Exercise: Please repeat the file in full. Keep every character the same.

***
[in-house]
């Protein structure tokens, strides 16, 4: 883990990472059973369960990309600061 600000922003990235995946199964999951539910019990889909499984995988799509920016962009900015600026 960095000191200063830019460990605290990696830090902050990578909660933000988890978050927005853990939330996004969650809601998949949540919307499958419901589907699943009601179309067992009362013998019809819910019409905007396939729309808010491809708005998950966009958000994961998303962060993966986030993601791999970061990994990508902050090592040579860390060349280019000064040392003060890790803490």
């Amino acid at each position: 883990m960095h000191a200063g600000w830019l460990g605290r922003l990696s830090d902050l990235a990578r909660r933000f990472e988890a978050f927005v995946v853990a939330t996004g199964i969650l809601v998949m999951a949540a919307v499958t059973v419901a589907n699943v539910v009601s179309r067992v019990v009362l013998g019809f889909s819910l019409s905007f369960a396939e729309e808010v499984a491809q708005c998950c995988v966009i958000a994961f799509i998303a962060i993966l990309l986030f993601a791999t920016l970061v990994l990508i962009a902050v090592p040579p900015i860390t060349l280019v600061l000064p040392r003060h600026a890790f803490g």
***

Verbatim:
[in-house]
């Protein structure tokens, strides 16, 4: 883990990472059973369960990309600061 600000922003990235995946199964999951539910019990889909499984995988799509920016962009900015600026 960095000191200063830019460990605290990696830090902050990578909660933000988890978050927005853990939330996004969650809601998949949540919307499958419901589907699943009601179309067992009362013998019809819910019409905007396939729309808010491809708005998950966009958000994961998303962060993966986030993601791999970061990994990508902050090592040579860390060349280019000064040392003060890790803490």
């Amino acid at each position: 883990m960095h000191a200063g600000w830019l460990g605290r922003l990696s830090d902050l990235a990578r909660r933000f990472e988890a978050f927005v995946v853990a939330t996004g199964i969650l809601v998949m999951a949540a919307v499958t059973v419901a589907n699943v539910v009601s179309r067992v019990v009362l013998g019809f889909s819910l019409s905007f369960a396939e729309e808010v499984a491809q708005c998950c995988v966009i958000a994961f799509i998303a962060i993966l990309l986030f993601a791999t920016l970061v990994l990508i962009a902050v090592p040579p900015i860390t060349l280019v600061l000064p040392r003060h600026a890790f803490g």